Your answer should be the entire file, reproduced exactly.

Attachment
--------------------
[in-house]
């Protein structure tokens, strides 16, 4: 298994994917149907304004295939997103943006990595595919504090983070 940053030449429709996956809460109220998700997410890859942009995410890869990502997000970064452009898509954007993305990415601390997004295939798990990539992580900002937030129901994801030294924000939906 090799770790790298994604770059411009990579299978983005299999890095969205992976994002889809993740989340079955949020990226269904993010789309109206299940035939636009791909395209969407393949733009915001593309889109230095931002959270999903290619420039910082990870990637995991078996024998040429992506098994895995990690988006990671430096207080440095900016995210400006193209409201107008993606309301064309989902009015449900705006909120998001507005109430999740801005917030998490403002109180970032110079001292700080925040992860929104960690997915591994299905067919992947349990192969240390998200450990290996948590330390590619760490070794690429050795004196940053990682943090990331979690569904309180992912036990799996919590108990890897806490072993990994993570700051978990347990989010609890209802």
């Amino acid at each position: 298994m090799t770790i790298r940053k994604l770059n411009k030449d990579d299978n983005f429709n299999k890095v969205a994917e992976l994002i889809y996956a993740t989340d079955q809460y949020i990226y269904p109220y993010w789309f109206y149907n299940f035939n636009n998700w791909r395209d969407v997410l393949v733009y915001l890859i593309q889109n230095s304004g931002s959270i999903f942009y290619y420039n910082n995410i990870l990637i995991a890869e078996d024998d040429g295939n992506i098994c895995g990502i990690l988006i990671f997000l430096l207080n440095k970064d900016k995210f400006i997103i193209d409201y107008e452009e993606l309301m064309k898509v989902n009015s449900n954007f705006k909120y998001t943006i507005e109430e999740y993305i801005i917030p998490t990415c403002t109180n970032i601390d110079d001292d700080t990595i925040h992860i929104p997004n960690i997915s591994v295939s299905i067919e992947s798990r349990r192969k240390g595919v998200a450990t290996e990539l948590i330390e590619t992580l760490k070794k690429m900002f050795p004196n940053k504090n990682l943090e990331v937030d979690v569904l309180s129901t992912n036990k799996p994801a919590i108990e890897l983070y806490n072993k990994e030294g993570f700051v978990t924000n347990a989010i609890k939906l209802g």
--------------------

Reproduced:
[in-house]
């Protein structure tokens, strides 16, 4: 298994994917149907304004295939997103943006990595595919504090983070 940053030449429709996956809460109220998700997410890859942009995410890869990502997000970064452009898509954007993305990415601390997004295939798990990539992580900002937030129901994801030294924000939906 090799770790790298994604770059411009990579299978983005299999890095969205992976994002889809993740989340079955949020990226269904993010789309109206299940035939636009791909395209969407393949733009915001593309889109230095931002959270999903290619420039910082990870990637995991078996024998040429992506098994895995990690988006990671430096207080440095900016995210400006193209409201107008993606309301064309989902009015449900705006909120998001507005109430999740801005917030998490403002109180970032110079001292700080925040992860929104960690997915591994299905067919992947349990192969240390998200450990290996948590330390590619760490070794690429050795004196940053990682943090990331979690569904309180992912036990799996919590108990890897806490072993990994993570700051978990347990989010609890209802």
């Amino acid at each position: 298994m090799t770790i790298r940053k994604l770059n411009k030449d990579d299978n983005f429709n299999k890095v969205a994917e992976l994002i889809y996956a993740t989340d079955q809460y949020i990226y269904p109220y993010w789309f109206y149907n299940f035939n636009n998700w791909r395209d969407v997410l393949v733009y915001l890859i593309q889109n230095s304004g931002s959270i999903f942009y290619y420039n910082n995410i990870l990637i995991a890869e078996d024998d040429g295939n992506i098994c895995g990502i990690l988006i990671f997000l430096l207080n440095k970064d900016k995210f400006i997103i193209d409201y107008e452009e993606l309301m064309k898509v989902n009015s449900n954007f705006k909120y998001t943006i507005e109430e999740y993305i801005i917030p998490t990415c403002t109180n970032i601390d110079d001292d700080t990595i925040h992860i929104p997004n960690i997915s591994v295939s299905i067919e992947s798990r349990r192969k240390g595919v998200a450990t290996e990539l948590i330390e590619t992580l760490k070794k690429m900002f050795p004196n940053k504090n990682l943090e990331v937030d979690v569904l309180s129901t992912n036990k799996p994801a919590i108990e890897l983070y806490n072993k990994e030294g993570f700051v978990t924000n347990a989010i609890k939906l209802g």